Fed Funds Futures Just Won’t Quit Worrying

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Fed Funds Futures Just Won’t Quit Worrying

Published 3/22/21

Three Data items today:

#1: Fed Funds Futures are now pricing in higher probabilities of a rate increase this year. The graph below comes courtesy of the CME FedWatch tool. It shows that, despite Chair Powell’s very clear communication at last week’s press conference, markets aren’t entirely buying what he’s selling.

One week ago, the odds of a Fed rate increase this year were 2.1 percent; now they are 11.7 percent. This isn’t the world’s most liquid market, to be sure. But we’ve promised to stay on top of this indicator and today’s prices are certainly worth a mention.

Takeaway: Fed Funds Futures have been a far better predictor of future Fed action than virtually all human economists, so as crazy as this market’s signal may seem we won’t just wave it off. The only reason to question the marginally higher odds we’re showing you today is that 2-year Treasury yields have not really budged. They are lingering right in the middle of their recent band at 0.15 percent. The level to watch is 0.19 percent, mid-November 2020’s high point. If they go higher than that, then a very liquid market will be confirming what Fed Fund Futures are already starting to signal.

#2: We’ve recently discussed with you how the inflation expectations built into TIPS prices have been ramping quickly; here is a chart that shows 5-year TIPS expected inflation (blue line) and Fed Funds rates (red line) back to 2005.

We’re not sure if Chair Powell has this chart taped to the monitors in his office, but it certainly reflects his perspective on what’s been wrong with Fed policy for many years. Look at how high Fed Funds were pre-Financial Crisis (red line over 5 percent) even though inflation expectations were in a gently sloping band moving downward from 3 to 2 percent. Higher rates were not the antidote for the housing bubble – that needed regulation, which of course came only after the Financial Crisis. Later on, the Fed (under his watch, admittedly) raised rates just as inflation expectations were coming down (the right side of the chart, pre-Pandemic Recession). At least he owned up to his mistake in January 2019…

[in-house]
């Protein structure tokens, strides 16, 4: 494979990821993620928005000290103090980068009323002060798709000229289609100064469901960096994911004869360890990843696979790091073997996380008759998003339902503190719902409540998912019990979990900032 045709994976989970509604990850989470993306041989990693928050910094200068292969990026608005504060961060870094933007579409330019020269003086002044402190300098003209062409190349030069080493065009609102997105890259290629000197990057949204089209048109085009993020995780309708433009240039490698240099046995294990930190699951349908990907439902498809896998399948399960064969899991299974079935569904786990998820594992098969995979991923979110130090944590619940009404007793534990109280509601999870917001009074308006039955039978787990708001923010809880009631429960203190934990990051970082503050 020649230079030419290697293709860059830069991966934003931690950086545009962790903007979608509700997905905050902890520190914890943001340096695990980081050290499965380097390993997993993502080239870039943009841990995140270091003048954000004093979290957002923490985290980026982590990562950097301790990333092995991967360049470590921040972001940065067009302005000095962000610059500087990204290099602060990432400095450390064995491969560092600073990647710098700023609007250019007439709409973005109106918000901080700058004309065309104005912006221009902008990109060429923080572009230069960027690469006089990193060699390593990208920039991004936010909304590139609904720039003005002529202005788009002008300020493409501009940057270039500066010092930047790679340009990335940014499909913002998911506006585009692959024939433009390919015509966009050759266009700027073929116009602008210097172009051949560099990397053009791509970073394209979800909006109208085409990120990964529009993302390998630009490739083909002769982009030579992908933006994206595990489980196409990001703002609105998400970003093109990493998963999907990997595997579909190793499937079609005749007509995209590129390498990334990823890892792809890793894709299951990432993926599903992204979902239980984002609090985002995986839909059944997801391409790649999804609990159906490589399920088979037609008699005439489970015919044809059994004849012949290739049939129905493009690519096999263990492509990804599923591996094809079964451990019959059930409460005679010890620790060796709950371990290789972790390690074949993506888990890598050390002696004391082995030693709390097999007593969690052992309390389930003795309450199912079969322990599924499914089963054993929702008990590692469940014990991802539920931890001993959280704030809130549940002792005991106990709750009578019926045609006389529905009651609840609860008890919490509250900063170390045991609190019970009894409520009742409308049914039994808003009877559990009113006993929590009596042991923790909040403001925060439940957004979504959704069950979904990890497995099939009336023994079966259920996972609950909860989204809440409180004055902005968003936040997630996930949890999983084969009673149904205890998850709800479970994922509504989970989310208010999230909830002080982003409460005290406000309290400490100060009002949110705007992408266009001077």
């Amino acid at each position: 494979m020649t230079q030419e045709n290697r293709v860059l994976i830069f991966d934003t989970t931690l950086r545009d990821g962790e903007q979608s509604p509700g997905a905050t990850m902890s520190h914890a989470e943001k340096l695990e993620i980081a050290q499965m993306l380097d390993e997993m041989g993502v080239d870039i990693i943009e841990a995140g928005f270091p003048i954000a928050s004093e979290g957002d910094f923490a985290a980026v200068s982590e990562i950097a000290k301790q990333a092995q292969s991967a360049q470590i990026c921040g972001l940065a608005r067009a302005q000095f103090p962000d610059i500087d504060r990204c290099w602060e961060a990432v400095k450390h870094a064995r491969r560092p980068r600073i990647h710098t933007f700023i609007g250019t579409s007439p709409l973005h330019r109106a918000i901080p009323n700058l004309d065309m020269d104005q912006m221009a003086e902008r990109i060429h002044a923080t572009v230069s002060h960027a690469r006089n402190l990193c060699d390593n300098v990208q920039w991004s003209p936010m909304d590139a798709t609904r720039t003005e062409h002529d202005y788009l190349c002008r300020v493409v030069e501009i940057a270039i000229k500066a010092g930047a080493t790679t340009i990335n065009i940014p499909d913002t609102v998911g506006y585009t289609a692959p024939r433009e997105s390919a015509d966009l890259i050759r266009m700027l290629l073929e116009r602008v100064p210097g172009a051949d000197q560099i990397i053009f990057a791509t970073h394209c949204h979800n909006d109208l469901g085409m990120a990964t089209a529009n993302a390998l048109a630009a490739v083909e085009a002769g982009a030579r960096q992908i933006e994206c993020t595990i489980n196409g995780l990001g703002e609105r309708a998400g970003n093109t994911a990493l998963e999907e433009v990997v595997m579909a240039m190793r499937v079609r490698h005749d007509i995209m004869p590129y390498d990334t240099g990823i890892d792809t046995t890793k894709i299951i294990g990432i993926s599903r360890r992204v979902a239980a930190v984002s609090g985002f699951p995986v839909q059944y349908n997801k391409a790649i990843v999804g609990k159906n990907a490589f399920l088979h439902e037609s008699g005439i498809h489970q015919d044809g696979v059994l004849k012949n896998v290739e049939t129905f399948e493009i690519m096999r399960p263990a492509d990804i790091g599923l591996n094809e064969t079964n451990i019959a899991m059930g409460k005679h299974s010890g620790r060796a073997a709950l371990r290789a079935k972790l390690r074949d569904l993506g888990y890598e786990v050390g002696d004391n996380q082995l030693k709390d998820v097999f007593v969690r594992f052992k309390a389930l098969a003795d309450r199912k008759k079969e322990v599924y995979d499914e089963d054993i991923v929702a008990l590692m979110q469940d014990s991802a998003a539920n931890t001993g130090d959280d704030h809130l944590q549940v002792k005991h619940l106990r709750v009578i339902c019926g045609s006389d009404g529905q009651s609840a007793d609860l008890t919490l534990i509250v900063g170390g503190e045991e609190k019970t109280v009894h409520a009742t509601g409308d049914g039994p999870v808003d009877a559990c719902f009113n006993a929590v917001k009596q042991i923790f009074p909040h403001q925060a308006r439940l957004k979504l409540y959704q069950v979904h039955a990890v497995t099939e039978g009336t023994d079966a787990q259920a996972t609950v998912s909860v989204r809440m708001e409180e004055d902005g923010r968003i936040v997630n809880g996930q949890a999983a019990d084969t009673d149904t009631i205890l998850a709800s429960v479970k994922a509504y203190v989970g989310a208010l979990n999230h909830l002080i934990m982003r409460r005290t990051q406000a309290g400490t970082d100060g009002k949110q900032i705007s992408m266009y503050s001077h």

Takeaway: Chair Powell, and we assume his Democratic successor, is leaning very hard on the data in this chart when they promise no rate increases for a long time to come and only when actual inflation is running hot. Today’s TIPs-implied future inflation rate is simply back to a long run norm, not through to new highs. The Fed will not be baited into over-reacting, regardless of what Fed Funds Futures (Point 1) may say.

#3: We’ve mentioned in past reports how non-Tech stocks outperformed from the peak of the dot com bubble on March 10th, 2000 through the end of the year, but today we want to show you the actual numbers. This experience taught us that capital flows somewhere, even when a market leadership group starts to stumble.

These are the returns for 4 non-tech large cap sectors from March 10th through December 31st, 2000, when the S&P 500 was down 5.8 percent on a price basis:

  • Financials: +47 percent
  • Energy: +20 percent
  • Industrials: +19 percent
  • Consumer Discretionary: +3 percent

Importantly, the Fed did not start cutting interest rates until 2001. These moves were not due to a change in monetary policy. On top of that, the moves in Financials, Energy and Industrials from March – December 2000 were slow and steady. It took many months for capital to cycle out of Tech and into other groups.

Takeaway: 2021 is not 2000, but let’s remember why they are at least similar. Now, as then, non-Tech groups have been out of favor for many years. The recent run for cyclicals does little to change that. Now, as then, we’re coming off a year of simply extraordinary enthusiasm for all things Tech. Bottom line: 2000 is a useful reminder that capital does move to traditional value sectors when growth names aren’t working anymore.